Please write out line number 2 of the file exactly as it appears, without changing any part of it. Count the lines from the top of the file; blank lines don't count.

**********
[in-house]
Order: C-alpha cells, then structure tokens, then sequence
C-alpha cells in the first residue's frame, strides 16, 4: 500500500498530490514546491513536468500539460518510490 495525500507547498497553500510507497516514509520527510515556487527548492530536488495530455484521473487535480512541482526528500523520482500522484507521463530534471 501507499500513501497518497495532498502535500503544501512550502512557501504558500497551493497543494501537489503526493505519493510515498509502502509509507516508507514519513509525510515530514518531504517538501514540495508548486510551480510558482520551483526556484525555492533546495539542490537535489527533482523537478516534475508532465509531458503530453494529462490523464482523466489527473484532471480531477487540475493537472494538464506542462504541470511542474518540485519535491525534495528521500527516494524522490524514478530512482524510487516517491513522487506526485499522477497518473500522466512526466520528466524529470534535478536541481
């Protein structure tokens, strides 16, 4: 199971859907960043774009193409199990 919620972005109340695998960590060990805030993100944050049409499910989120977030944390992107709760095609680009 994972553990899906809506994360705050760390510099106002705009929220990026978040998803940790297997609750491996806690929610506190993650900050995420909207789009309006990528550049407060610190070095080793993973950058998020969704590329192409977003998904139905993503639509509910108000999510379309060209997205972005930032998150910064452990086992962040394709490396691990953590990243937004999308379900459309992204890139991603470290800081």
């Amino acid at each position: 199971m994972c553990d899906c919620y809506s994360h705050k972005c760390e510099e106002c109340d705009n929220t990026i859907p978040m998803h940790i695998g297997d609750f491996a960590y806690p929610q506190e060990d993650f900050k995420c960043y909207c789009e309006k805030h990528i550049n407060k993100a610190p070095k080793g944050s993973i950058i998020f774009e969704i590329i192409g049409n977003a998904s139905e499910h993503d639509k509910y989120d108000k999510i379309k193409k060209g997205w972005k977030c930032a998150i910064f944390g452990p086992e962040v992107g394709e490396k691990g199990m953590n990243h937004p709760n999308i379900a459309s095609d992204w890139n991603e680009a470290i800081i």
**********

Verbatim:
Order: C-alpha cells, then structure tokens, then sequence